(Below is Rosalind Stevenson's The Narcissist. More fiction, from Janet Kuypers, as well as poetry and essays from our third issue still available, only $2.00 ppd!)
by Rosalind Stevenson
She catches him lately catching glimpses of himself, catches the thin arch of his eyebrows, the quick turn of his head, the wily dart of his eyes to each reflecting surface. She tells herself he's seeing that his tie is hanging straight, that the knot is neatly fastened at the center of his throat. It's been going on for some time now, for too long now, but she's pretending not to notice, not so much for his sake, but for herself, because it is, after all, odd for a man to act this way. In the restaurant tonight, for example, he sat mostly silent, mostly the whole time silent, hardly touching his food, only picking at it, sipping listlessly from his wine glass, staring strangely past her to the mirror on the wall. And then again in the taxi, his eyes, looking just whites (?) from where she sat, pointed sharply, fixed upon the window to his image pointing back. And later once again, over nightcaps on the terrace, he faced not out to the skyline but inward to the doors, to the glass doors, lit from behind by table lamps, to the outline of his body indistinct upon the glass. What can she say to him? You're getting vain? Can she describe the icy feeling that is rising in her heart? In bed now she approaches him, reaches out to him, pulls him to her through the sheets, maneuvers him to where his eyes must look at hers, to where his eyes must look at hers, to where his gaze must meet her own. Will she tell him how much she has wanted him to look at her? For so long? He would only, coolly, sanely, ask her what brought this on? Suddenly she has the distinct impression it is still not her he is looking at, but at his own reflection in her pupils, again at himself, again. She freezes. Is that possible? Can he really see his own reflection in her eyes? Has she ever seen hers in his? In anyone's? Her mind races to examine everything she knows of eyes. She is afraid to move now, afraid even to blink now,as if the soft shutting of her eyes, for even an instant, might make him disappear. Afraid, too, that the thing which he is looking at will surface, will bubble up, will take hold, will take flesh, will come leaping out at her, will do what, do what to her?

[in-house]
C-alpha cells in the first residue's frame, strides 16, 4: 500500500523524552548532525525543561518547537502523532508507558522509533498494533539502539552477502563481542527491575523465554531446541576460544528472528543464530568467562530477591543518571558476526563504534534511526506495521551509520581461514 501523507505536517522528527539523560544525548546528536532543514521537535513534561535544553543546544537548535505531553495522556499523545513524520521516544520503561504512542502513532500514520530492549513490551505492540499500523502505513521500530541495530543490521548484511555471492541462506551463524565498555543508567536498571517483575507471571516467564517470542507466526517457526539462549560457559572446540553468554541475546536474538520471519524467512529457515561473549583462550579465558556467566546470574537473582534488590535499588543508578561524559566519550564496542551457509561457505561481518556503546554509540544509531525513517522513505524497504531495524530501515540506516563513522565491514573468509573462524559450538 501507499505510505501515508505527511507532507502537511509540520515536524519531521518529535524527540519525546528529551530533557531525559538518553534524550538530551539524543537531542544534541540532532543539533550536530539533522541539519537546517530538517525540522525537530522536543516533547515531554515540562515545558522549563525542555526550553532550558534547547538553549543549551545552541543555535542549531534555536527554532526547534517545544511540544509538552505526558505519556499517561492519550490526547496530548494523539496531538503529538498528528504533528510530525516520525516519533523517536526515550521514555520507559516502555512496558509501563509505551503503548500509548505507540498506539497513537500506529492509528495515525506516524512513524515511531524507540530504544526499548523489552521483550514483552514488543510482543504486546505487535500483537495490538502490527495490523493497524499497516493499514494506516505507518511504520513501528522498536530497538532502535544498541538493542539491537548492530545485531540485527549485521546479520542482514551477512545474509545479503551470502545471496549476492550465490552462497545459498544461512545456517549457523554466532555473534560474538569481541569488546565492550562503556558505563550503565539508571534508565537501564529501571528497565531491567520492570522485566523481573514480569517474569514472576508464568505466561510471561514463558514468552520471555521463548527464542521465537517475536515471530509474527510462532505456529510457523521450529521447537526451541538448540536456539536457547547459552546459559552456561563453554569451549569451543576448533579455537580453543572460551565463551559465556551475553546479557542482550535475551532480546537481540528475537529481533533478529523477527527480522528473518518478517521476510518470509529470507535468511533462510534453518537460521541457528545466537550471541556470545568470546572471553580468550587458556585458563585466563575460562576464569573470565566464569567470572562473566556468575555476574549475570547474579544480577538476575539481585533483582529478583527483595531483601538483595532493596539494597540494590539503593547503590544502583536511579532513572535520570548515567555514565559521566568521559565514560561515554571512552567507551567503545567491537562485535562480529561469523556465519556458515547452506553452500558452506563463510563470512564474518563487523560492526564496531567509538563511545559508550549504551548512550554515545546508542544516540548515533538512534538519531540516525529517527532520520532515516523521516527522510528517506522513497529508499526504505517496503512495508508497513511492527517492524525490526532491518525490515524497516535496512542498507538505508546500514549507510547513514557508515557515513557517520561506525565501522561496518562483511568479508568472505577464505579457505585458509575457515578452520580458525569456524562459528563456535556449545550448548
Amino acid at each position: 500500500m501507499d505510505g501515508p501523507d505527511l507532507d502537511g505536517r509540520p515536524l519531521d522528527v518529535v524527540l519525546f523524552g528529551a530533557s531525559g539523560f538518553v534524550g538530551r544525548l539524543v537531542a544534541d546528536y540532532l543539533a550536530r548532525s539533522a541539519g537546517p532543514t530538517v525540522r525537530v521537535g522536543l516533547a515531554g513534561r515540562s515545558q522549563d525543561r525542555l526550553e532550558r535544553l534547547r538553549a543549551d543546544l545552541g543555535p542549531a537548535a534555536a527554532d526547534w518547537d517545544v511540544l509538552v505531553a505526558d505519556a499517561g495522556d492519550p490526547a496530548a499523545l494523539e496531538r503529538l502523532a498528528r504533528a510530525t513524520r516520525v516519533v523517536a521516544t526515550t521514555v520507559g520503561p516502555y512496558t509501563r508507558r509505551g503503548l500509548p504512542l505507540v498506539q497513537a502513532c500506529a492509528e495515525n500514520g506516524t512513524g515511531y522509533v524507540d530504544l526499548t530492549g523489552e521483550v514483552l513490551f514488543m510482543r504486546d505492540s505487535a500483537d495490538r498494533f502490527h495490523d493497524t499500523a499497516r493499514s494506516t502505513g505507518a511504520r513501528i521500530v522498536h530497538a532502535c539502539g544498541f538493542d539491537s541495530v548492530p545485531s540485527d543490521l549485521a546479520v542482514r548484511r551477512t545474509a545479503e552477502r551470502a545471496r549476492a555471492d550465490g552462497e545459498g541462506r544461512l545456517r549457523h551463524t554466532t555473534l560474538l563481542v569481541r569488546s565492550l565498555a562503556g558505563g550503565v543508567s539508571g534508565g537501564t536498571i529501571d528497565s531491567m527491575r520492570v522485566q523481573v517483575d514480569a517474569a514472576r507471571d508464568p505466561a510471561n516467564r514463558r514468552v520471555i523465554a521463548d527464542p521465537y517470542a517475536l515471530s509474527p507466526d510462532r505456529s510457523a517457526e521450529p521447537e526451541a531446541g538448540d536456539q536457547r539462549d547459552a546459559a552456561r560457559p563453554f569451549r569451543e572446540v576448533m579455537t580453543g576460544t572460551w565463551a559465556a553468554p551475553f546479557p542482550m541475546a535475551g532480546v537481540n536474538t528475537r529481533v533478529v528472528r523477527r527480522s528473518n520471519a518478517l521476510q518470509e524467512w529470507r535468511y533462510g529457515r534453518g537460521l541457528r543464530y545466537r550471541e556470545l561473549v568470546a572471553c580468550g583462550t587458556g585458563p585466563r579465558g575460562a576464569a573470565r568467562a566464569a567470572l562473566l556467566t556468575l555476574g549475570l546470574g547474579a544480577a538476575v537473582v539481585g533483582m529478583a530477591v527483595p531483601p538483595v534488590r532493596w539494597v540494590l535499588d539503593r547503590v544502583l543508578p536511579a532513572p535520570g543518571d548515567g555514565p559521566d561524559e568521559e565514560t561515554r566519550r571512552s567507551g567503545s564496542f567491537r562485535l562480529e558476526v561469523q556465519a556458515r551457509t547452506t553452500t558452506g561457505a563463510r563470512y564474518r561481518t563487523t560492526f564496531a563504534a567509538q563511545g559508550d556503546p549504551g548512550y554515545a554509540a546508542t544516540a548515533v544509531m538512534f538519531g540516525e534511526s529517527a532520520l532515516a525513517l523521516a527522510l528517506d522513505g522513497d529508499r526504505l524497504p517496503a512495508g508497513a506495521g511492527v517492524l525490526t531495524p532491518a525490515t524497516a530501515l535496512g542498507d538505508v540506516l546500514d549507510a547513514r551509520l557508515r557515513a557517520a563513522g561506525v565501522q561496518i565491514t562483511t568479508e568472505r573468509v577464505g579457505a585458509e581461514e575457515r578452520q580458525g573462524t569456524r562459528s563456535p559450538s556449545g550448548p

Published 1995. Crowright 2000 Osric Publishing. Last updated 07.02.2000